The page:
Timeline of Italian architecture
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|Architecture of Italy|
|Periods and styles|
Renaissance and Mannerist
Modern and contemporary
|Palaces and gardens|
|List of palazzi in Italy - Italian Renaissance garden - Giardino all'italiana|
|St. Peter's Basilica - Santa Maria del Fiore|
|Vitruvius - Palladio - Pietro da Cortona - Leon Battista Alberti - Giacomo della Porta - Filippo Brunelleschi - Donato Bramante - Francesco Borromini - Bernini - Carlo Maderno - Michelangelo - Filippo Juvarra - Giò Ponti - Aldo Rossi - Renzo Piano - List of Italian architects|
|North-Western Italian architecture - North-Eastern Italian architecture - Central Italian architecture - Southern Italian architecture|
|Timeline of architectural trends - Sicilian baroque - Trullo - Venetian Gothic architecture|
This article more or less consists of a timeline of trends and difference in styles in Italian architecture. Italy's architecture almost spans 3,000 years, and has renowned differences in style: from Etruscan and ancient Roman style buildings, to Romanesque, Gothic, Renaissance, Baroque, Rococo, Neoclassical, Empire style, Art Nouveau, Fascism and modern architecture.
AD 313 – Triumphal arches are built, such as the arch of Constantine in Rome. Mostly built in concrete, bricks or marble, they were grandiose and meant to represent victories, prestige, money and power.
c. mid-9th century – The Romanesque style emerges from the Byzantine, built with mainly round arches and based on the simple plans of Roman basilicas. They had simple interiors and examples include Modena's Duomo.
Renaissance and Baroque
early 15th century – late 16th century – The Italian Renaissance begins, being an artistic, political, architectural, cultural and social movement, originating in Tuscany. Italian architecture is heavily influenced from the Classical ideals of ancient Greek and ancient Roman civilizations.
early 15th century - The Renaissance architectural revolution masterpiece, Florence Cathedral. Completed in 1436, it challenged the ideals of architecture and engineering, especially with Brunelleschi's dome.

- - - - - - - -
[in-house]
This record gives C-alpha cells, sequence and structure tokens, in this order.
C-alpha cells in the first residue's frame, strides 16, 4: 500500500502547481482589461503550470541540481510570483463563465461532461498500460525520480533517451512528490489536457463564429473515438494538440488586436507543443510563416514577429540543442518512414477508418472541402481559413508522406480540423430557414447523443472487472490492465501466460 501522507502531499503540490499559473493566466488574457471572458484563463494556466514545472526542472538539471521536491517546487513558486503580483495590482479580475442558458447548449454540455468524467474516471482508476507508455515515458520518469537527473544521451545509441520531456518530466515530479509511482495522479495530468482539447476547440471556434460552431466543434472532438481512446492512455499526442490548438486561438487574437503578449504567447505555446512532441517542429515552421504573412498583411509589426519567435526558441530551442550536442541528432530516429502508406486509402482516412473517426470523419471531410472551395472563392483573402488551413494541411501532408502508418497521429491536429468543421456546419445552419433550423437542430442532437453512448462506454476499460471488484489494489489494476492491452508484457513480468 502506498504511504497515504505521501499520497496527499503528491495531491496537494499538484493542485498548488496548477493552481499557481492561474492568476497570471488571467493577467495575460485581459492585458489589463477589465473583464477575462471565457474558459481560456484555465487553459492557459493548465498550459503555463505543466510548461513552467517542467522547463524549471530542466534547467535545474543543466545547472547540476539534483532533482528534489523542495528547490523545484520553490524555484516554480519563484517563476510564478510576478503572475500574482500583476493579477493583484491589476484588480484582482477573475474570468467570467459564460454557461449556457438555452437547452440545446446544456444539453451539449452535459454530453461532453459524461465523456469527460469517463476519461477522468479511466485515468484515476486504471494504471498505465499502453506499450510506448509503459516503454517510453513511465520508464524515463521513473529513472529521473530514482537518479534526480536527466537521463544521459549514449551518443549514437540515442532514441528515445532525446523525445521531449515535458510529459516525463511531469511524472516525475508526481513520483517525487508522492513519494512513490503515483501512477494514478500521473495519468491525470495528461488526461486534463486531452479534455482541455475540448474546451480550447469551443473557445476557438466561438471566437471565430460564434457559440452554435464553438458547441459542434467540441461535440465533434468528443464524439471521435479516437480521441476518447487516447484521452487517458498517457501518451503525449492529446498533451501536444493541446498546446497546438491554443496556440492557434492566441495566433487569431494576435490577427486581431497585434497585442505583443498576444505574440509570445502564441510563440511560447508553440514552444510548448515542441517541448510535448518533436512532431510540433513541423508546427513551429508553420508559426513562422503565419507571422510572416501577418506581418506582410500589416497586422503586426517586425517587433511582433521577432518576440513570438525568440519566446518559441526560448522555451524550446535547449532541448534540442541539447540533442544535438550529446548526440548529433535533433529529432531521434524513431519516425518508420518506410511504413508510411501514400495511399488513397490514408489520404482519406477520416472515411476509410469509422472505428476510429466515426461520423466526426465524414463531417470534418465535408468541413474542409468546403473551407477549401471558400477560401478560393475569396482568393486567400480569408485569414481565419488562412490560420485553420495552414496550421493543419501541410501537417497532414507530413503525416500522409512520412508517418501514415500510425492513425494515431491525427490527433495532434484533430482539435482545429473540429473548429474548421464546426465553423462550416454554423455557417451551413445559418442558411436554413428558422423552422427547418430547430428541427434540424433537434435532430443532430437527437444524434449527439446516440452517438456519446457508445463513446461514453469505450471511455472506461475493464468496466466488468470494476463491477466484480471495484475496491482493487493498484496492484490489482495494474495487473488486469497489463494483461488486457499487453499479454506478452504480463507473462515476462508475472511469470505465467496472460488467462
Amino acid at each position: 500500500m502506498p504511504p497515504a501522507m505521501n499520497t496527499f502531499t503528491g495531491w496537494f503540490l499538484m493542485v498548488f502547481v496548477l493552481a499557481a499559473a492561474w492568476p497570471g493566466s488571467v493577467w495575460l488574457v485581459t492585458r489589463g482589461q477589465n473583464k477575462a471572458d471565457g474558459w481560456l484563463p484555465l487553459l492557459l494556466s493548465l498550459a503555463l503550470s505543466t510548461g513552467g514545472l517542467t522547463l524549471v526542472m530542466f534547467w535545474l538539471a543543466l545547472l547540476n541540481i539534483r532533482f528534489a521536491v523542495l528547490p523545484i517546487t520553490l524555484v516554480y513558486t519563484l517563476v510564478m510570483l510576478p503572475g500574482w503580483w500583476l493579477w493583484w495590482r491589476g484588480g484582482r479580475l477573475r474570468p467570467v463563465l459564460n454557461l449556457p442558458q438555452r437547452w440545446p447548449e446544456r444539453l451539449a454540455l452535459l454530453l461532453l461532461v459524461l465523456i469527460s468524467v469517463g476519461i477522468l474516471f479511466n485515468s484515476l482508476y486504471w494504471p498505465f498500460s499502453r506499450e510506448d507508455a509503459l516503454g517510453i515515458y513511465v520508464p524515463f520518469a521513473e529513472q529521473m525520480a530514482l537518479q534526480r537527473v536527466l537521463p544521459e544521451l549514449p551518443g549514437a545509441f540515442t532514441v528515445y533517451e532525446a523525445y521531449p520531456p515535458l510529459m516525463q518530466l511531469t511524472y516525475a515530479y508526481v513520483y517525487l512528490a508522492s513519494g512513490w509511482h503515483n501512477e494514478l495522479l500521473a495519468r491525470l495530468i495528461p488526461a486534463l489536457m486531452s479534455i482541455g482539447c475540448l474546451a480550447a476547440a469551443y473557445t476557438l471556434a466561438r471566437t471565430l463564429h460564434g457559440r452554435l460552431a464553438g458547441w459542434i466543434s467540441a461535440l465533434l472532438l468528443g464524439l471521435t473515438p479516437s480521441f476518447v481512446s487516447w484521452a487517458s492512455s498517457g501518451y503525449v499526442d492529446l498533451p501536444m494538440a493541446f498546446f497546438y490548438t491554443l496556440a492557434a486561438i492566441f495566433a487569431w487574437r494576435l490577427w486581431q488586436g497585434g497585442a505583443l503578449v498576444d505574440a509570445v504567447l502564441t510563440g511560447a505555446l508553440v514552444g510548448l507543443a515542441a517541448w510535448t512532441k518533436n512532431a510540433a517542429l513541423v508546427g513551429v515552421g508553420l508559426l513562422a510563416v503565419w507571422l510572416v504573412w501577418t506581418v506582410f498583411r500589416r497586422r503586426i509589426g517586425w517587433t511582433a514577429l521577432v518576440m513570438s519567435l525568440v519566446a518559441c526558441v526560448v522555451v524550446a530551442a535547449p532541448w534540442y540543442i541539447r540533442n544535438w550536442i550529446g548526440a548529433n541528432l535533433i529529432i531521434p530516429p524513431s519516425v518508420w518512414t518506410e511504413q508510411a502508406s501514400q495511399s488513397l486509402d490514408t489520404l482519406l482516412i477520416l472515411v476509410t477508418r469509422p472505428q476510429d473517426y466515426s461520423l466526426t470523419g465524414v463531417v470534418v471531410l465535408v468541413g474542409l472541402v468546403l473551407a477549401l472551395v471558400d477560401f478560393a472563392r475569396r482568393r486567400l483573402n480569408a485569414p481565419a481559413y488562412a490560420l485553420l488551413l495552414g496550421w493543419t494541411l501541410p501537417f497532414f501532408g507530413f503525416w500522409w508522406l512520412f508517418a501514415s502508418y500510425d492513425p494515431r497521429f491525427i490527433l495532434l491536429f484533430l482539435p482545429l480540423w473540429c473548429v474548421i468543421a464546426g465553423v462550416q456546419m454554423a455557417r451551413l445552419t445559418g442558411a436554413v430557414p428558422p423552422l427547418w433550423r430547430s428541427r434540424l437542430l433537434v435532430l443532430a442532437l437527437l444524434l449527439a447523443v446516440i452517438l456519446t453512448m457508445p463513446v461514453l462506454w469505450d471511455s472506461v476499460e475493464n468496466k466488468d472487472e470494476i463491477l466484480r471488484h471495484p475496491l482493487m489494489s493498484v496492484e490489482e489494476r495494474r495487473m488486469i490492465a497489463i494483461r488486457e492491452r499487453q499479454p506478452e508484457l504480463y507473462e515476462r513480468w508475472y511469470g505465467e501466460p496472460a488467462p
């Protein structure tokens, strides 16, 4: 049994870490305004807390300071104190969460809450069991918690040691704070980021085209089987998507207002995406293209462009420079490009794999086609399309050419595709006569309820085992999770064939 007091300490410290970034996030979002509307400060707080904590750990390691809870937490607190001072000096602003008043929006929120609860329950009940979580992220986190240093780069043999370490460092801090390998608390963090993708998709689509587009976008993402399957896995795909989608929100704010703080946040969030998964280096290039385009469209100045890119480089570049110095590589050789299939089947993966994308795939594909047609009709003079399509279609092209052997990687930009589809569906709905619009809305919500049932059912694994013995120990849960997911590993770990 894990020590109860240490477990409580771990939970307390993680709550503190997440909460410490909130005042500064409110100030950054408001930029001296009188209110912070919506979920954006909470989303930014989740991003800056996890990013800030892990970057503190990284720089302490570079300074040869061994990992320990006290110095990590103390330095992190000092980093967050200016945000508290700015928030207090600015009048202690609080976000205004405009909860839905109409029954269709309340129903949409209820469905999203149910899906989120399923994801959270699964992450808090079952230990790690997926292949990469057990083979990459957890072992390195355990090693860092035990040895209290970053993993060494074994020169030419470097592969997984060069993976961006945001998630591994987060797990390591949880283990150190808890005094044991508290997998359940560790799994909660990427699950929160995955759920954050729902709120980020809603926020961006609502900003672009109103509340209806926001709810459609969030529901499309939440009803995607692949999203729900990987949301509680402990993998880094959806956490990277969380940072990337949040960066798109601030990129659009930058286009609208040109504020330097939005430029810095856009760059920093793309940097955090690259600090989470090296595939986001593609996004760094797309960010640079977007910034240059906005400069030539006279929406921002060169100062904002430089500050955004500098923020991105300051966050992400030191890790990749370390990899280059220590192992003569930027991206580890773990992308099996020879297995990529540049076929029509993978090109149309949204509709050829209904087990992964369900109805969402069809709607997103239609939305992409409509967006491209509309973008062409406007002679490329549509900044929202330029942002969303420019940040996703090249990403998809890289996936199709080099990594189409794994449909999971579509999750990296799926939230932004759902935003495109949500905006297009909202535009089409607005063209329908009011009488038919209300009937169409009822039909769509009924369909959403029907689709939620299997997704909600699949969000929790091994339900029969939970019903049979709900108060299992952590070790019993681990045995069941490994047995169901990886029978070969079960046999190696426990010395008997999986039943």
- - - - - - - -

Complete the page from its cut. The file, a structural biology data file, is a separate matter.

mid-late 16th century – As a revenge against the Protestant Reformation, the Counter Reformation begins, and most Italian cities, especially Rome, are remodelled with magnificent palazzi, fountains and piazzas, as papal patronage invests on architectural splendour.
1568 – The Church of the Gesù in Rome is constructed by Vignola. With an elaborate, powerful and austere facade and rich decorations, it was seen as a prototype for Italian Baroque architecture and is regarded as one of the first buildings in the Baroque style.
1508–80 – Andrea Palladio and his classical villas and palazzi are constructed all over the Veneto. His style became a prototype for Neoclassical architecture, and his designs were copied and imitated for centuries across the world.
1598–1680 – Gian Lorenzo Bernini becomes one of Italy's most influential architects and designers during the Roman and Italian Baroque period, re-designing the columns in Saint Peter's Square, Vatican City.
early – mid-18th century – Baroque facades become very popular in churches all over Italy, especially in Southern Italy in cities such as Naples, Lecce, Palermo, Noto, Ragusa and Siracusa. Examples include Syracuse Cathedral, whose Baroque facade was made from 1728 to 1744.
1863–89 – The impressive Mole Antonelliana in Turin, originally intended to be a synagogue, is constructed. This towering granite spire was for a period in time the tallest building in the whole world.
1950s – The Italian economic miracle being in full-swing, new skyscrapers such as the creative Torre Velasca in Italy's fashion, banking and design capital was built. This 26-floor tower was a pioneer in the usage of reinforced concrete.
late 1950s and early 1960s – The Pirelli Tower is also built in Milan by Gio Ponti and Nervi. It is regarded as one of the finest examples of modernist Italian architecture, and currently dominates the Milan skyline.
- Eyewitness Travel (2005), pg. 26 - 27
- Eyewitness Travel (2005), pg. 26–27